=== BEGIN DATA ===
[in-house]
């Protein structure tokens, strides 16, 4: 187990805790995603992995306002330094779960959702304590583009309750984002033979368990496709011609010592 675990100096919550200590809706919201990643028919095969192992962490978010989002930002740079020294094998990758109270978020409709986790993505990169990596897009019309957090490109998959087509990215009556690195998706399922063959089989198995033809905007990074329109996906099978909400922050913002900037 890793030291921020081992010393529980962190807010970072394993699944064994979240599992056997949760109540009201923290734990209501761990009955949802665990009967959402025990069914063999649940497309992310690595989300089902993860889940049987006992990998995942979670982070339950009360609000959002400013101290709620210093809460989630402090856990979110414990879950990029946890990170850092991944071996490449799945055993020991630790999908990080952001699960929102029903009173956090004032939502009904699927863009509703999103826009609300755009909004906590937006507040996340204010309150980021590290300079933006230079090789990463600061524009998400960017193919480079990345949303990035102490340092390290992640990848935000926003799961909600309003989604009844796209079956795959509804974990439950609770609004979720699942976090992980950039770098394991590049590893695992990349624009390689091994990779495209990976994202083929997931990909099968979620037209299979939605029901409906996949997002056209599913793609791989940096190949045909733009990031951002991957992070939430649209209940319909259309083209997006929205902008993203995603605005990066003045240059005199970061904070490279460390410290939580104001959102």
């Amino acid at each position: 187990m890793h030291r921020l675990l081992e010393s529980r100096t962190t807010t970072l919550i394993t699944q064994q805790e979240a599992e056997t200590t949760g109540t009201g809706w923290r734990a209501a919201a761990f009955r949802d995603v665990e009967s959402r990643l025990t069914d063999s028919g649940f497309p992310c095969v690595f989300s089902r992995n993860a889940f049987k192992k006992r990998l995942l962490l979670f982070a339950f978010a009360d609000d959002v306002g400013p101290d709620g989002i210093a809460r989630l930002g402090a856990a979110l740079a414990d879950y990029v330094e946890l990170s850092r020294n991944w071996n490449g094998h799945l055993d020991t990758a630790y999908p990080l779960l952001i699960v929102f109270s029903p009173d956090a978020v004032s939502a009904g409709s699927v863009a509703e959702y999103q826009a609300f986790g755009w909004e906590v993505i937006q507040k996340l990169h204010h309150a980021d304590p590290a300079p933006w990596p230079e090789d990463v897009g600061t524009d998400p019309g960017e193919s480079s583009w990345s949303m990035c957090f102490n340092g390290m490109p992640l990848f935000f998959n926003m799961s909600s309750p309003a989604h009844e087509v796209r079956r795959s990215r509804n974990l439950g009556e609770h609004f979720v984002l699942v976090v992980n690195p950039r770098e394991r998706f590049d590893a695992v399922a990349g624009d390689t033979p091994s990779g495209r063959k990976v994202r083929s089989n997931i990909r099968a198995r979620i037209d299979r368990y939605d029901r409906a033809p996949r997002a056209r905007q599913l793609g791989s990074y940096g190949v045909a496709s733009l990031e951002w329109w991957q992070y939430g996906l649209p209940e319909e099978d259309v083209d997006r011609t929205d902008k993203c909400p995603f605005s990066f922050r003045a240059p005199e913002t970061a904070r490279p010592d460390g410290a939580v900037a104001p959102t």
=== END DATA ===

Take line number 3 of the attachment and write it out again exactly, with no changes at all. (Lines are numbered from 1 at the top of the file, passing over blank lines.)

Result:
């Amino acid at each position: 187990m890793h030291r921020l675990l081992e010393s529980r100096t962190t807010t970072l919550i394993t699944q064994q805790e979240a599992e056997t200590t949760g109540t009201g809706w923290r734990a209501a919201a761990f009955r949802d995603v665990e009967s959402r990643l025990t069914d063999s028919g649940f497309p992310c095969v690595f989300s089902r992995n993860a889940f049987k192992k006992r990998l995942l962490l979670f982070a339950f978010a009360d609000d959002v306002g400013p101290d709620g989002i210093a809460r989630l930002g402090a856990a979110l740079a414990d879950y990029v330094e946890l990170s850092r020294n991944w071996n490449g094998h799945l055993d020991t990758a630790y999908p990080l779960l952001i699960v929102f109270s029903p009173d956090a978020v004032s939502a009904g409709s699927v863009a509703e959702y999103q826009a609300f986790g755009w909004e906590v993505i937006q507040k996340l990169h204010h309150a980021d304590p590290a300079p933006w990596p230079e090789d990463v897009g600061t524009d998400p019309g960017e193919s480079s583009w990345s949303m990035c957090f102490n340092g390290m490109p992640l990848f935000f998959n926003m799961s909600s309750p309003a989604h009844e087509v796209r079956r795959s990215r509804n974990l439950g009556e609770h609004f979720v984002l699942v976090v992980n690195p950039r770098e394991r998706f590049d590893a695992v399922a990349g624009d390689t033979p091994s990779g495209r063959k990976v994202r083929s089989n997931i990909r099968a198995r979620i037209d299979r368990y939605d029901r409906a033809p996949r997002a056209r905007q599913l793609g791989s990074y940096g190949v045909a496709s733009l990031e951002w329109w991957q992070y939430g996906l649209p209940e319909e099978d259309v083209d997006r011609t929205d902008k993203c909400p995603f605005s990066f922050r003045a240059p005199e913002t970061a904070r490279p010592d460390g410290a939580v900037a104001p959102t």